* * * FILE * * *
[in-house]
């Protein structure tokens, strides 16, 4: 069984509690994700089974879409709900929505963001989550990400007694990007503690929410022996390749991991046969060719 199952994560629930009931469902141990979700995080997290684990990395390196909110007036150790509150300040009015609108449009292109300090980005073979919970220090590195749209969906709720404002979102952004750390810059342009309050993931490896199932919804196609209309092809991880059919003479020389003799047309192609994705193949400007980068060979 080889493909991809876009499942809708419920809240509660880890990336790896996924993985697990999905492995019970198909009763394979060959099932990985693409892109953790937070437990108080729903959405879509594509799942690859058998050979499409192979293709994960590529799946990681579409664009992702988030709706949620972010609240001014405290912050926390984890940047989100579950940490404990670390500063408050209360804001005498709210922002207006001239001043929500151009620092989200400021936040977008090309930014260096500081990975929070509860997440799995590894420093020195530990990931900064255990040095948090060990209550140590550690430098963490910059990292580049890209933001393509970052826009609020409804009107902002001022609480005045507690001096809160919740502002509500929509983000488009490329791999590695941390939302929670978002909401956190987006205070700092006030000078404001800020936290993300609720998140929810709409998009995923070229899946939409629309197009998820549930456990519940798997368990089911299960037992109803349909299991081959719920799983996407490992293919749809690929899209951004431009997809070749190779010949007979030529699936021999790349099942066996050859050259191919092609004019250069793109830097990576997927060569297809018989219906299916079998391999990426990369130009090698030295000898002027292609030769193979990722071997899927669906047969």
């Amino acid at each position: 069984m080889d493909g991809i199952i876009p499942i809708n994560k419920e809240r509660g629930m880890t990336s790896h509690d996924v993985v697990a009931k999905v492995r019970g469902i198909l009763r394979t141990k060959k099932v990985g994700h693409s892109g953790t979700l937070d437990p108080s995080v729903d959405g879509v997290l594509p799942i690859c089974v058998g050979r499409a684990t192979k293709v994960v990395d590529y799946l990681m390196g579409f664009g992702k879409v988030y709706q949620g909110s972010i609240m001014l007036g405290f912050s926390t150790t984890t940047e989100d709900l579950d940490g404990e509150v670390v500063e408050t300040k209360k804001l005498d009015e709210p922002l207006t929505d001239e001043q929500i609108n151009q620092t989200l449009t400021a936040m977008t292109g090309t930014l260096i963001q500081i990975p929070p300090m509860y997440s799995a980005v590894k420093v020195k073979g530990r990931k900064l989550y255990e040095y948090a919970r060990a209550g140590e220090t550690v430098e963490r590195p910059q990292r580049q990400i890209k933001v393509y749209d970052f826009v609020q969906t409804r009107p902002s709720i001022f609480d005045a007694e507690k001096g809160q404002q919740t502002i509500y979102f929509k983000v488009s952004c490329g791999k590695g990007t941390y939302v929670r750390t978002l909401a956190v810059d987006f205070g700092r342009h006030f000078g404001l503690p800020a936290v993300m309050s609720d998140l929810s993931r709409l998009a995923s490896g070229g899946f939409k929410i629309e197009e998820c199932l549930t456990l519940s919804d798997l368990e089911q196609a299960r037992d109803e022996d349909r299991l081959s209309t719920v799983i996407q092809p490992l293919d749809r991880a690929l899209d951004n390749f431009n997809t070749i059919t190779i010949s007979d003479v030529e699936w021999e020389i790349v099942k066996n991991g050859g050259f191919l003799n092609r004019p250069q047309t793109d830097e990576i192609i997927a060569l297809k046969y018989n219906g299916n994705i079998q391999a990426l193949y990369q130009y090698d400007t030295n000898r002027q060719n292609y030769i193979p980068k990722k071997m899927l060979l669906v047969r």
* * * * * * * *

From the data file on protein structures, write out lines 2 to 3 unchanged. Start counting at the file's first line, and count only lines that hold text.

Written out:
């Protein structure tokens, strides 16, 4: 069984509690994700089974879409709900929505963001989550990400007694990007503690929410022996390749991991046969060719 199952994560629930009931469902141990979700995080997290684990990395390196909110007036150790509150300040009015609108449009292109300090980005073979919970220090590195749209969906709720404002979102952004750390810059342009309050993931490896199932919804196609209309092809991880059919003479020389003799047309192609994705193949400007980068060979 080889493909991809876009499942809708419920809240509660880890990336790896996924993985697990999905492995019970198909009763394979060959099932990985693409892109953790937070437990108080729903959405879509594509799942690859058998050979499409192979293709994960590529799946990681579409664009992702988030709706949620972010609240001014405290912050926390984890940047989100579950940490404990670390500063408050209360804001005498709210922002207006001239001043929500151009620092989200400021936040977008090309930014260096500081990975929070509860997440799995590894420093020195530990990931900064255990040095948090060990209550140590550690430098963490910059990292580049890209933001393509970052826009609020409804009107902002001022609480005045507690001096809160919740502002509500929509983000488009490329791999590695941390939302929670978002909401956190987006205070700092006030000078404001800020936290993300609720998140929810709409998009995923070229899946939409629309197009998820549930456990519940798997368990089911299960037992109803349909299991081959719920799983996407490992293919749809690929899209951004431009997809070749190779010949007979030529699936021999790349099942066996050859050259191919092609004019250069793109830097990576997927060569297809018989219906299916079998391999990426990369130009090698030295000898002027292609030769193979990722071997899927669906047969």
């Amino acid at each position: 069984m080889d493909g991809i199952i876009p499942i809708n994560k419920e809240r509660g629930m880890t990336s790896h509690d996924v993985v697990a009931k999905v492995r019970g469902i198909l009763r394979t141990k060959k099932v990985g994700h693409s892109g953790t979700l937070d437990p108080s995080v729903d959405g879509v997290l594509p799942i690859c089974v058998g050979r499409a684990t192979k293709v994960v990395d590529y799946l990681m390196g579409f664009g992702k879409v988030y709706q949620g909110s972010i609240m001014l007036g405290f912050s926390t150790t984890t940047e989100d709900l579950d940490g404990e509150v670390v500063e408050t300040k209360k804001l005498d009015e709210p922002l207006t929505d001239e001043q929500i609108n151009q620092t989200l449009t400021a936040m977008t292109g090309t930014l260096i963001q500081i990975p929070p300090m509860y997440s799995a980005v590894k420093v020195k073979g530990r990931k900064l989550y255990e040095y948090a919970r060990a209550g140590e220090t550690v430098e963490r590195p910059q990292r580049q990400i890209k933001v393509y749209d970052f826009v609020q969906t409804r009107p902002s709720i001022f609480d005045a007694e507690k001096g809160q404002q919740t502002i509500y979102f929509k983000v488009s952004c490329g791999k590695g990007t941390y939302v929670r750390t978002l909401a956190v810059d987006f205070g700092r342009h006030f000078g404001l503690p800020a936290v993300m309050s609720d998140l929810s993931r709409l998009a995923s490896g070229g899946f939409k929410i629309e197009e998820c199932l549930t456990l519940s919804d798997l368990e089911q196609a299960r037992d109803e022996d349909r299991l081959s209309t719920v799983i996407q092809p490992l293919d749809r991880a690929l899209d951004n390749f431009n997809t070749i059919t190779i010949s007979d003479v030529e699936w021999e020389i790349v099942k066996n991991g050859g050259f191919l003799n092609r004019p250069q047309t793109d830097e990576i192609i997927a060569l297809k046969y018989n219906g299916n994705i079998q391999a990426l193949y990369q130009y090698d400007t030295n000898r002027q060719n292609y030769i193979p980068k990722k071997m899927l060979l669906v047969r």